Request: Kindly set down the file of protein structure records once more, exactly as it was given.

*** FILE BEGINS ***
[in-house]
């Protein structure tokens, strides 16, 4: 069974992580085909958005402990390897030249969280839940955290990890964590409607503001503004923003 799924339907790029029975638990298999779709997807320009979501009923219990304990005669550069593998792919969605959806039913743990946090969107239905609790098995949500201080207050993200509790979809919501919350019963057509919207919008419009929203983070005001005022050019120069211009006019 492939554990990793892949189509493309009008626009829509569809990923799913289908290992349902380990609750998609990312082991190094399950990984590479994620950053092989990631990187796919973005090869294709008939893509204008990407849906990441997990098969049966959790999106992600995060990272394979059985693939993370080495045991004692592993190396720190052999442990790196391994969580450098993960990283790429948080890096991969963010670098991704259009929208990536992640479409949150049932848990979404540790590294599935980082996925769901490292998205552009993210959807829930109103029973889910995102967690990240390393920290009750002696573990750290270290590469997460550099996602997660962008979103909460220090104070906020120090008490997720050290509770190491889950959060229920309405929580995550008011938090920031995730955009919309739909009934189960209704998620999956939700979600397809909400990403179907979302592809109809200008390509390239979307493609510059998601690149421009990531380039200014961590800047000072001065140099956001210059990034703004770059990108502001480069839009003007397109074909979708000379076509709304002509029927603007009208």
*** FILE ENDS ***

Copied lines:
[in-house]
């Protein structure tokens, strides 16, 4: 069974992580085909958005402990390897030249969280839940955290990890964590409607503001503004923003 799924339907790029029975638990298999779709997807320009979501009923219990304990005669550069593998792919969605959806039913743990946090969107239905609790098995949500201080207050993200509790979809919501919350019963057509919207919008419009929203983070005001005022050019120069211009006019 492939554990990793892949189509493309009008626009829509569809990923799913289908290992349902380990609750998609990312082991190094399950990984590479994620950053092989990631990187796919973005090869294709008939893509204008990407849906990441997990098969049966959790999106992600995060990272394979059985693939993370080495045991004692592993190396720190052999442990790196391994969580450098993960990283790429948080890096991969963010670098991704259009929208990536992640479409949150049932848990979404540790590294599935980082996925769901490292998205552009993210959807829930109103029973889910995102967690990240390393920290009750002696573990750290270290590469997460550099996602997660962008979103909460220090104070906020120090008490997720050290509770190491889950959060229920309405929580995550008011938090920031995730955009919309739909009934189960209704998620999956939700979600397809909400990403179907979302592809109809200008390509390239979307493609510059998601690149421009990531380039200014961590800047000072001065140099956001210059990034703004770059990108502001480069839009003007397109074909979708000379076509709304002509029927603007009208």